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Diane T. Chin To Direct The John And Terry Levin Center For Public Service And Public Interest Law At Stanford

Publication Date: 
May 08, 2009
Stanford Law School

STANFORD, Calif., May 8, 2009— Stanford Law School today announced the appointment of Diane T. Chin as director of the John and Terry Levin Center for Public Service and Public Interest Law. Chin will oversee the center’s pro bono, externship, career advising and mentoring programs as well as teach and work with faculty to develop and coordinate public interest curriculum.

Chin is a renowned expert in public service and public interest careers in the law. In 2007 she co-edited Beyond the Big Firm: Profiles of Lawyers Who Want Something More, and she previously served as the Levin Center’s founding director. She will return to Stanford Law School in July, after having been director of the West Coast office of Equal Justice Works, a non-profit organization that operates the nation’s largest post-graduate public interest legal fellowships program and supports law school programming for public service students.

“We are delighted to have Diane Chin back at the helm of the Levin Center,” said Stanford Law School Dean Larry Kramer. “Stanford Law School is deeply committed to fostering a public service ethos among all our students, and that requires us not only to expand the programs we have, but also to devise new and innovative ways to expose students to the importance and benefits of public service and public interest law. There is no one more qualified than Diane to tackle this ambitious agenda.”

The John and Terry Levin Center for Public Service and Public Interest Law is a program at Stanford Law School that aims to make public service a pervasive part of every law student’s experience and ultimately help shape the values that students take into their careers—regardless of ideology or political persuasion and regardless of whether they work as full-time public interest lawyers or work in business, a private law firm, or elsewhere.

“All of us at Stanford Law School are committed to training lawyers who understand the imperative of public service,” said Professor Lawrence C. Marshall, who serves as the David and Stephanie Mills Director of Clinical Education and Associate Dean for Public Service and Clinical Education. “Diane Chin returns to us with a wealth of experience that will enrich our program and help us expose all our students to the values that our profession holds dear.”

During her time as founding director of the Levin Center, Chin played a vital role in designing a robust counseling and educational program within the law school. In addition, she launched a number of programs that have made Stanford Law School a national center for activities and programs relating to the public service and served as a lecturer in law.

“I am delighted to return to Stanford Law School at this fascinating moment in the history of legal practice and at a critical time in revisiting the role of law schools in training future leaders in the profession,” said Diane T. Chin. “I can think of no better way to utilize my experience, skills and passion than to continue the growth of the Levin Center’s work to inspire the next generation, instill the values of pro bono publico, and engage with leaders in the field to both make the experience more relevant to our students and to increase the law school’s influence in the field of service.”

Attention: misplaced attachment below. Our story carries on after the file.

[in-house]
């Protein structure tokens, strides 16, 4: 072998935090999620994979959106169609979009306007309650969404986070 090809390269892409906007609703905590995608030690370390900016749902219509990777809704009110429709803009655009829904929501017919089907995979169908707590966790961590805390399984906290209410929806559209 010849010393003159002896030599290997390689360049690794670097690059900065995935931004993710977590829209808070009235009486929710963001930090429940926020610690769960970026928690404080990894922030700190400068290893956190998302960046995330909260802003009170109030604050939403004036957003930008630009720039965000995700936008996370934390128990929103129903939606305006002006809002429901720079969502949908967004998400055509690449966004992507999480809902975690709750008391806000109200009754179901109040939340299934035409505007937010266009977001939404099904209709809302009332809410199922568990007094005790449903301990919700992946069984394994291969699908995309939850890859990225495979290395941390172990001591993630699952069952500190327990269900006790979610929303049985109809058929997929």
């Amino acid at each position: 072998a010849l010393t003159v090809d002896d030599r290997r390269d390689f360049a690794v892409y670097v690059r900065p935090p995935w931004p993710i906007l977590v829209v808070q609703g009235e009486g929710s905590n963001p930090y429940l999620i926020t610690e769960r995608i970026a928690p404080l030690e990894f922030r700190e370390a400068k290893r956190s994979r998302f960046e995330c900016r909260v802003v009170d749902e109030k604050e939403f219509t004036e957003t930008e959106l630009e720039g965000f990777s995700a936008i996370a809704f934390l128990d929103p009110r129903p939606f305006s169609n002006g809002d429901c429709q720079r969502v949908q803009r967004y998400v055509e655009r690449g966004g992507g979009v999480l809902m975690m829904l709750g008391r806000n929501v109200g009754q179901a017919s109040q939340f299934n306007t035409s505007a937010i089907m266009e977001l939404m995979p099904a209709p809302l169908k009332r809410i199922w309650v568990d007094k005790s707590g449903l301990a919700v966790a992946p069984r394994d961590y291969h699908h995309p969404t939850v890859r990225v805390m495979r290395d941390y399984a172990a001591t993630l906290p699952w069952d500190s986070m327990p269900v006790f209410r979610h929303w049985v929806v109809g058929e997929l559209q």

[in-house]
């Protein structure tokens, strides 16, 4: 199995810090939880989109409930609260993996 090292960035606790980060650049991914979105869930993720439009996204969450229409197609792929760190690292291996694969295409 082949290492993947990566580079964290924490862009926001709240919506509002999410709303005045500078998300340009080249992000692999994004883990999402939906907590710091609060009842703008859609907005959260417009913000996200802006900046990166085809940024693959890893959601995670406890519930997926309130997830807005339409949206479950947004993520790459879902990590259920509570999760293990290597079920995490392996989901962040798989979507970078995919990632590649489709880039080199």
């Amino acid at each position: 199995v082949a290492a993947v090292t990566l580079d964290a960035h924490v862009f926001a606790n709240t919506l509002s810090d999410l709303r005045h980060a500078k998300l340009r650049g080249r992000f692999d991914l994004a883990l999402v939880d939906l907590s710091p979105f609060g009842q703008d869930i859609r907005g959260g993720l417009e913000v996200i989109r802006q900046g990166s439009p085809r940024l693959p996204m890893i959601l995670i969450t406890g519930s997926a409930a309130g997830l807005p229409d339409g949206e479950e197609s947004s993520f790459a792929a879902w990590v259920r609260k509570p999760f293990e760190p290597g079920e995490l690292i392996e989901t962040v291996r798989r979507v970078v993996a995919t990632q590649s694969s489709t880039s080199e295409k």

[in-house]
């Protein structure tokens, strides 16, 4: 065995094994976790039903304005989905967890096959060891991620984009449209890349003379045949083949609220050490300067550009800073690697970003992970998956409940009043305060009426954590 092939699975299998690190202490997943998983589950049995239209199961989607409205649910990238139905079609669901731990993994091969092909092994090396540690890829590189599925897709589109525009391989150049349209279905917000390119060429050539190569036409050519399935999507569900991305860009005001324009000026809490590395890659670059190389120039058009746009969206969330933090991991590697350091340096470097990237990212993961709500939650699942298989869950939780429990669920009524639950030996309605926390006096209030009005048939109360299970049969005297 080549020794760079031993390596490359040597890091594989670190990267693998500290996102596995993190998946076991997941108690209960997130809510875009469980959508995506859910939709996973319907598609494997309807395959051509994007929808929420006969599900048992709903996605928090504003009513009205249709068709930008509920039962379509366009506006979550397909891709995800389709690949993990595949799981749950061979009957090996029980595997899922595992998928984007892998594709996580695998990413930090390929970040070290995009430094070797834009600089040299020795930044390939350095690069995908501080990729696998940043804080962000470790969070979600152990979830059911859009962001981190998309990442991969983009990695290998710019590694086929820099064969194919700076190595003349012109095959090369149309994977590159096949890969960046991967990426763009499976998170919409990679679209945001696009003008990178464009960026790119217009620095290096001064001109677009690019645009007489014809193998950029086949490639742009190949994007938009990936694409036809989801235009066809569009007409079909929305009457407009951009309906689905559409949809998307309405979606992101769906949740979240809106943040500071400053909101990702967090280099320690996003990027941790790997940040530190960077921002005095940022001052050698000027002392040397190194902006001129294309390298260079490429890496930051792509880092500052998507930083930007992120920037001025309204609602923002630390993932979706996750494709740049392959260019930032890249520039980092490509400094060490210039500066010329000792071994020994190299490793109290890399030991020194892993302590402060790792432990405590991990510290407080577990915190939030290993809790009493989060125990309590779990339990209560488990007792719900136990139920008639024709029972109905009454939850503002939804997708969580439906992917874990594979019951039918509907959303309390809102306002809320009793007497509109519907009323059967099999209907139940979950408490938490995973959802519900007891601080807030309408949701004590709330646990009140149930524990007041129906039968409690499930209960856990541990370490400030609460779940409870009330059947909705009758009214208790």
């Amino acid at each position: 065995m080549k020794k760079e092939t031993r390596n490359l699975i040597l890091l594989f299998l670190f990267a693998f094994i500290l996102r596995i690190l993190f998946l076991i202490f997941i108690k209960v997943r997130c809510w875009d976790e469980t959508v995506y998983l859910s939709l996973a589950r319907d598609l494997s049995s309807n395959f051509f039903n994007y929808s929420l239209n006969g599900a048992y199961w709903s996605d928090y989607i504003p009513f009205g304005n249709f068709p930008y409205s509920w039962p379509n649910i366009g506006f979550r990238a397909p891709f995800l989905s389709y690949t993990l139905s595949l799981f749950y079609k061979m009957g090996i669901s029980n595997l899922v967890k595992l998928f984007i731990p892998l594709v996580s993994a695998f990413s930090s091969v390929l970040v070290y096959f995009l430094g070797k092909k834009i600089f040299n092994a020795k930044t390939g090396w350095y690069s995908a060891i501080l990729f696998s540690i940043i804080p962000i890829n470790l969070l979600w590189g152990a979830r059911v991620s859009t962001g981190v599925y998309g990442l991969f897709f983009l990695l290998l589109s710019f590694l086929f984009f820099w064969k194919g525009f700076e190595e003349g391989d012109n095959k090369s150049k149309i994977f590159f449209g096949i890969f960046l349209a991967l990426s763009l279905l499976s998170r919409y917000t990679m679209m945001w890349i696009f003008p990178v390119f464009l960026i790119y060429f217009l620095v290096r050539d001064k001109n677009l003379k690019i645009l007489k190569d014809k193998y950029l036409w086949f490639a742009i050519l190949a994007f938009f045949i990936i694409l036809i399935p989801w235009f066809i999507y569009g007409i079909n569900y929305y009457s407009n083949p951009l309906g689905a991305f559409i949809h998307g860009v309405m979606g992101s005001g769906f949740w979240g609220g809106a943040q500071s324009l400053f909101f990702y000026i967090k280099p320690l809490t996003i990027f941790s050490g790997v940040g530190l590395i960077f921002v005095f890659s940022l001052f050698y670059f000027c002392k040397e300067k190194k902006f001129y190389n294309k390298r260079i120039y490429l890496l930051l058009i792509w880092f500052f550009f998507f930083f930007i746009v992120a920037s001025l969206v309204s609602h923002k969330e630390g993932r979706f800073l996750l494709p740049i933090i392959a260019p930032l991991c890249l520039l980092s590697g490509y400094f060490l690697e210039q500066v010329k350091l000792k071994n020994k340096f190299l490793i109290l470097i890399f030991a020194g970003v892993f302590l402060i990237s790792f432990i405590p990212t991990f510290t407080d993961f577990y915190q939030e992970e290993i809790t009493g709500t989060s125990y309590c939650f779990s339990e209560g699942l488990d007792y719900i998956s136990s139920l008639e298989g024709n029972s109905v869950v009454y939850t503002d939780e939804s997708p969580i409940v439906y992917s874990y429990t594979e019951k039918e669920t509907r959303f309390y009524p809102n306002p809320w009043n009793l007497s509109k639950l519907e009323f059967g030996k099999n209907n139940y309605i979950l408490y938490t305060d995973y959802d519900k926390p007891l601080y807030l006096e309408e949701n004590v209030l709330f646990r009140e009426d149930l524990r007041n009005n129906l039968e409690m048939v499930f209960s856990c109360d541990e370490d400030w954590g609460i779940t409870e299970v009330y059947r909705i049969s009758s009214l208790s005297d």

At Equal Justice Works, Chin launched the first regional office for the national nonprofit, provided training, technical assistance and support for post-graduate legal fellows and their host non-profit legal organizations, and worked with law schools to enhance support for law students interested in pro bono experiences or in pursuing public service careers.

Prior to joining Equal Justice Works, Chin served as the Associate Director of the Thelton E. Henderson Center for Social Justice at University of California Berkeley School of Law. She also served as executive director of Chinese for Affirmative Action, a civil rights advocacy and services organization in San Francisco, and was a senior trial attorney for the Office of Citizen Complaints of the San Francisco Police Commission.

Chin earned a JD from Northeastern University School of Law and BA from Mills College. She was a member of the Skadden Fellowship Foundation’s inaugural class, representing clients in housing discrimination and hate violence cases. Chin went on to serve as a staff attorney and director of the Racial Violence Project at the Lawyers’ Committee for Civil Rights of the San Francisco Bay Area, and later was a housing attorney for Protection & Advocacy, Inc. She has been a contributor and editor for numerous published works.

Chin will replace outgoing director Susan J. Feathers, who facilitated expansion of the Levin Center’s pro bono, public interest career counseling, and professional development programs, and helped launch the Miles L. Rubin Public Interest Award.

About Stanford Law School

Stanford Law School is one of the nation’s leading institutions for legal scholarship and education. Its alumni are among the most influential decision makers in law, politics, business, and high technology. Faculty members argue before the Supreme Court, testify before Congress, and write books and articles for academic audiences, as well as the popular press. Along with offering traditional law school classes, the school has embraced new subjects and new ways of teaching.


Media Contact

Tayla Klein
Assistant Director of Communications
Stanford Law School
650 725.7516